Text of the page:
Does it really matter that Americans don’t know exactly what the First Amendment says?

The majority of Americans are supportive of the rights guaranteed by the First Amendment, but are also unaware of exactly what those rights are, according to the recently released 2018 State of the First Amendment survey by the First Amendment Center of the Freedom Forum Institute.

When asked if the First Amendment goes too far in the rights that it protects, more than three-fourths of Americans disagree. That’s fairly good news, but it’s somewhat tempered by the fact that a third of Americans cannot name a single freedom guaranteed by the First Amendment. Another third can only name one. Only one survey respondent out of a sample of 1,009 could name all five. And 9 percent of Americans think that the First Amendment guarantees the right to bear arms. (For the record, that’s the Second Amendment.)

But does it really matter that Americans don’t know exactly what the First Amendment says? After all, while no one’s done a survey on the state of the Third Amendment, I’d wager that most Americans have no clue what rights that one guarantees and I’m not losing any sleep over that. (In case you’re curious, the Third Amendment says that no one can force you to quarter British soldiers inside your home. The issue doesn’t come up much these days.)

But First Amendment issues do come up a lot (just look at the number of First Amendment-related decisions the Supreme Court made this term). And the fact that Americans are generally aware that the First Amendment gives them the right to express themselves but are pretty fuzzy on its actual details is problematic. As any teacher can tell you, a little knowledge can be more dangerous than no knowledge at all. In this case, it leads to people passionately invoking the First Amendment in some circumstances and ignoring its existence in others.

So, for a quick review, the First Amendment grants us five freedoms: religion, speech, press, assembly and petition. All of these freedoms are interconnected. The freedom of religion prevents the government from establishing its own religion, and from favoring one religion over another. It also keeps the government from interfering with the way people practice their religious beliefs. Religious freedom is a powerful thing, even if you yourself are not religious. It essentially grants each individual the freedom to develop their own conscience and their own values. The government doesn’t get to tell you what your values should be — that’s for you to decide.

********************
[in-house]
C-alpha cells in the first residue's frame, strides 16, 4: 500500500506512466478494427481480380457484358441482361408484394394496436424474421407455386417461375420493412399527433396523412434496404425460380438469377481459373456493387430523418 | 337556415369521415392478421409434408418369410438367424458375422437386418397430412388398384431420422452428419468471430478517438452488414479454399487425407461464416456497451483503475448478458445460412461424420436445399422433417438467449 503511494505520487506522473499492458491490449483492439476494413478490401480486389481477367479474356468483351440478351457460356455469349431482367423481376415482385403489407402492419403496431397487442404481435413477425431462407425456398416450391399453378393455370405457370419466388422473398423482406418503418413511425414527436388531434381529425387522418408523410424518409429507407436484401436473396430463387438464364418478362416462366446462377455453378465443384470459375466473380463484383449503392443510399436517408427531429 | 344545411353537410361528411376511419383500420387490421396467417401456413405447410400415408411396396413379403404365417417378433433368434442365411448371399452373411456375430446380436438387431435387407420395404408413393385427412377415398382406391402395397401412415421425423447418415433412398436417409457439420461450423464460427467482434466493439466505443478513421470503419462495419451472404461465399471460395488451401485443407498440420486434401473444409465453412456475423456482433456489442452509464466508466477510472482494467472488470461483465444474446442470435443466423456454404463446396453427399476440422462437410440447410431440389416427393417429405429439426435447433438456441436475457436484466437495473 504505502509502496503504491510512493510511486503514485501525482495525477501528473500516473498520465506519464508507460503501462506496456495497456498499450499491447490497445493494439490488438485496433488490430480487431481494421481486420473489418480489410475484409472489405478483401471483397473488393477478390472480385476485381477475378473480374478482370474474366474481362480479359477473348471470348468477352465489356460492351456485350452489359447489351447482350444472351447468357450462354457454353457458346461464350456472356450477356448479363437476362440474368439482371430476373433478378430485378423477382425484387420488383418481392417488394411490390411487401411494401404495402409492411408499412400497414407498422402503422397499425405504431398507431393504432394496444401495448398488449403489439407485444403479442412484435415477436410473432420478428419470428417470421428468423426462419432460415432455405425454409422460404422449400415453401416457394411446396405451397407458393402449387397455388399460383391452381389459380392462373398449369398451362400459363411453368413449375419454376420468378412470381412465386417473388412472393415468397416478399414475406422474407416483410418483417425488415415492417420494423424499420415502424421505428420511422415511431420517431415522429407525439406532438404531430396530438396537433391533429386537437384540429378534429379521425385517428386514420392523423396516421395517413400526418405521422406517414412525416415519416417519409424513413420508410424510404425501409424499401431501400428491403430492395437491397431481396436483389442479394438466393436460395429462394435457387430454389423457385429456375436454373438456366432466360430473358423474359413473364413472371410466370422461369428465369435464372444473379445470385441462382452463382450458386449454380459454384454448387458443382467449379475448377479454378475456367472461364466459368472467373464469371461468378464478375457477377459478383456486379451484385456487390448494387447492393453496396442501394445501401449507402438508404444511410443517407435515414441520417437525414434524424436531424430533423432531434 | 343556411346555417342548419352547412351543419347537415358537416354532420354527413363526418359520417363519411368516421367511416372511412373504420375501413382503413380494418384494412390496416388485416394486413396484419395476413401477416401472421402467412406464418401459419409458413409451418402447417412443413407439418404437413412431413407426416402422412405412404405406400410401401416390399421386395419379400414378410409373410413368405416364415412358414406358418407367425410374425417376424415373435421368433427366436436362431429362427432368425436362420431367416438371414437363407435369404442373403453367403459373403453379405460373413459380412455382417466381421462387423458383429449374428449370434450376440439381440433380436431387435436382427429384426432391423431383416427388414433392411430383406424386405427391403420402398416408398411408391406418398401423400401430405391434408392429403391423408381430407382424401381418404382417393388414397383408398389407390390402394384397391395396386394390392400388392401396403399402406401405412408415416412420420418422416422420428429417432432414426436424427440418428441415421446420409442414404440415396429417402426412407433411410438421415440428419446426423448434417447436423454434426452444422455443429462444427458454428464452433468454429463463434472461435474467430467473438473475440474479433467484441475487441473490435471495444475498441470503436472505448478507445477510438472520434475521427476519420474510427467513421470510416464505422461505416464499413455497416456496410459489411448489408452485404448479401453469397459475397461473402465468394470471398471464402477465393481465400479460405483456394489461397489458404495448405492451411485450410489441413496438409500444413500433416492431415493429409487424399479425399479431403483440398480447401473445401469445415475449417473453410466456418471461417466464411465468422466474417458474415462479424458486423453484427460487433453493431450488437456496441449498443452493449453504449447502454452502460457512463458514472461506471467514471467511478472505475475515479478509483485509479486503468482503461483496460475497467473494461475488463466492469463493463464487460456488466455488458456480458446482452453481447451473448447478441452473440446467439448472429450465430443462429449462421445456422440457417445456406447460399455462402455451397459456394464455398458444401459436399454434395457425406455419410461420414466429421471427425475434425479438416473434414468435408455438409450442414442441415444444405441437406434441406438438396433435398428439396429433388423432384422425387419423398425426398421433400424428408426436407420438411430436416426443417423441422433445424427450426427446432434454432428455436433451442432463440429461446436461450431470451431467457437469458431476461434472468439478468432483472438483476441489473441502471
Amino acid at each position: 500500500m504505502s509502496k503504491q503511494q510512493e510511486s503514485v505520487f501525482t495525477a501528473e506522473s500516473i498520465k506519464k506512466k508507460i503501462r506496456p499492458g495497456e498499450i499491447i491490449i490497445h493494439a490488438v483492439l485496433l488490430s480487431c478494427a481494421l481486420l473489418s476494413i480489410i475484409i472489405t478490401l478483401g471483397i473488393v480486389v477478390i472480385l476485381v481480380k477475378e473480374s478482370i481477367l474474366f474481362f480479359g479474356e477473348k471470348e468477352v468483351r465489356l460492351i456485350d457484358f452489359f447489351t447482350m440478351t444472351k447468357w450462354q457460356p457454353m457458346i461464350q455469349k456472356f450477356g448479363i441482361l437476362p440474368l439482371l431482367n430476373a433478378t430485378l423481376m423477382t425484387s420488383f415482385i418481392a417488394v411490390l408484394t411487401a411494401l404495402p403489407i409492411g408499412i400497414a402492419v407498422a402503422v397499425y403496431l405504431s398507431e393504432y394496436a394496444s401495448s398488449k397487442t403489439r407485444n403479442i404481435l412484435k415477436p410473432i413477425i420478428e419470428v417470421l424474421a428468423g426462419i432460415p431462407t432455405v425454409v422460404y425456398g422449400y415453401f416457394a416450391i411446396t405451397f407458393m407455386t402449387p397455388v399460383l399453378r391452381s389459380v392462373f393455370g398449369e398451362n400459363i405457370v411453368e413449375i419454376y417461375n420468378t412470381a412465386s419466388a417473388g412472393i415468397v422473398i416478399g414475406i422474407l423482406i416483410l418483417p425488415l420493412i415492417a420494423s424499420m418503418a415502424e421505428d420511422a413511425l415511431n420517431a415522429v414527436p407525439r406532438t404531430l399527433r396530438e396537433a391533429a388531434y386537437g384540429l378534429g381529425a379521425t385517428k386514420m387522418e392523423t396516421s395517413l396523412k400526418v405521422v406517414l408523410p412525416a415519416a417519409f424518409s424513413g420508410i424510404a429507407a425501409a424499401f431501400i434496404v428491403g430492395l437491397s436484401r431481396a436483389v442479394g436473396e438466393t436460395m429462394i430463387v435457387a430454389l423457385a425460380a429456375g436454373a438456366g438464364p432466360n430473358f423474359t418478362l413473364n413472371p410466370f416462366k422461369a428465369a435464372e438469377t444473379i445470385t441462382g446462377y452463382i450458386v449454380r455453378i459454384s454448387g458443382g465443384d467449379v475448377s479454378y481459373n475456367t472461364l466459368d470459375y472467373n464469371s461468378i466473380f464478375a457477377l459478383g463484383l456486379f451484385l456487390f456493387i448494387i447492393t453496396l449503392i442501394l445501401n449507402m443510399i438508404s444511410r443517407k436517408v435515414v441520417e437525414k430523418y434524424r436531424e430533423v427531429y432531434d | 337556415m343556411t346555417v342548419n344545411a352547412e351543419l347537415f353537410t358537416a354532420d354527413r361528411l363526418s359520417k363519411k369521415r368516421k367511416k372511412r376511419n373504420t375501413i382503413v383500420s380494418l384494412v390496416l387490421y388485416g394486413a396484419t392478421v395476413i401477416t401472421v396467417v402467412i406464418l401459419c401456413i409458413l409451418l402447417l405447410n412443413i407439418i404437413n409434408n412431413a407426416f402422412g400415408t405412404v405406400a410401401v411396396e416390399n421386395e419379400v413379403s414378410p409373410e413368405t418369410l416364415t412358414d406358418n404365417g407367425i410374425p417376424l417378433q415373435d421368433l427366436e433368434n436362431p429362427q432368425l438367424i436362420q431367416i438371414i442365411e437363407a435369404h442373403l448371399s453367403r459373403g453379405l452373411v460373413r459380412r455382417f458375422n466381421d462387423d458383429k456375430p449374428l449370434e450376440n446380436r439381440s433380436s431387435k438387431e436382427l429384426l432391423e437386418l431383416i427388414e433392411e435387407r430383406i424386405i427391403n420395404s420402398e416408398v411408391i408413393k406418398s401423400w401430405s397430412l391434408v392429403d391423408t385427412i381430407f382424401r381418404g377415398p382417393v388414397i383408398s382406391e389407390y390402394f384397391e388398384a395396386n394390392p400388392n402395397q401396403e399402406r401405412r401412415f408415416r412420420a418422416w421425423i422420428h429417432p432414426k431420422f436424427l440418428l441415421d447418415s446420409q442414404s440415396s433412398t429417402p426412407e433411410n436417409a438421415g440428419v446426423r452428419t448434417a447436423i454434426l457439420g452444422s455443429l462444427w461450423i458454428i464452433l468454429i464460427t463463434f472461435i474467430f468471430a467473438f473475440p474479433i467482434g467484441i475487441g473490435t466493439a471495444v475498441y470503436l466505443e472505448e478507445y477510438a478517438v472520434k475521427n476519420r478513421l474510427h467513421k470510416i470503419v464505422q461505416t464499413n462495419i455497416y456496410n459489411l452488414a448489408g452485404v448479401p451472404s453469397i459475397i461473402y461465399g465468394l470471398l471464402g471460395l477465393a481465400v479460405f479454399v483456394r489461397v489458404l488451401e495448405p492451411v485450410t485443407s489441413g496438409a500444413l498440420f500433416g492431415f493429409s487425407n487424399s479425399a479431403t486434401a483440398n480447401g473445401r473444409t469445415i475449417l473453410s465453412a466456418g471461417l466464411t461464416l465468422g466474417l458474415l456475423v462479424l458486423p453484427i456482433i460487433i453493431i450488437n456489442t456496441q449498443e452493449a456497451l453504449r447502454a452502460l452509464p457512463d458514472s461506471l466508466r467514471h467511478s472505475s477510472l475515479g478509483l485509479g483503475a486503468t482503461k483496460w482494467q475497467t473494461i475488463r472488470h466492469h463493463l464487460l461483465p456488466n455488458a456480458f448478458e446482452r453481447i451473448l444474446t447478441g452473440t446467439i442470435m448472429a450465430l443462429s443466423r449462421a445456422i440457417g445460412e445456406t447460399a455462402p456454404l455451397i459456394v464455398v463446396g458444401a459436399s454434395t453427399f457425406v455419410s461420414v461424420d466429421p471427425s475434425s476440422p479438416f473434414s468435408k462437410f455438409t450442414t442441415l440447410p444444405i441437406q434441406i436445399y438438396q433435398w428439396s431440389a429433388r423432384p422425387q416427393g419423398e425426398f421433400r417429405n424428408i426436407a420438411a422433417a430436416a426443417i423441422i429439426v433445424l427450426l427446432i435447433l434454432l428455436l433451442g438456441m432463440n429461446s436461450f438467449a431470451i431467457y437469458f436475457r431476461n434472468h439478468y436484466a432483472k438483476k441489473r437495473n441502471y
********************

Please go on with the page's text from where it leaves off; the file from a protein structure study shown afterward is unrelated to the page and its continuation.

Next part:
Freedom of speech protects your right to express those values, even if that expression is critical of the government. Freedom of the press guarantees your right to uncensored information about the world around you and especially information about what your government is doing. And if you don’t like what the government is doing — if its actions contradict the values you cherish — you have the freedom of petition, which is the freedom to ask for the laws you want, and the freedom to assemble a group of like-minded people to give that request some political heft. We need all five of these freedoms to have a democracy that ensures comprehensive protection of the American citizenry.

As a country, we’ll probably always disagree about what the precise limits of the First Amendment should be. People will certainly always invoke the First Amendment in a self-serving manner, championing some of these freedoms while discounting others — think of Milo Yiannopoulos presenting himself as a defender of free speech but calling for vigilante squads to target journalists. Yes, it’s his First Amendment right to make tasteless comments. But hopefully one day Americans will understand the First Amendment well enough to recognize how disingenuous it is to treat it like an a la carte menu.

Lata Nott is executive director of the First Amendment Center of the Freedom Forum Institute. Contact her via email at lnott@freedomforum.org, or follow her on Twitter at @LataNott.

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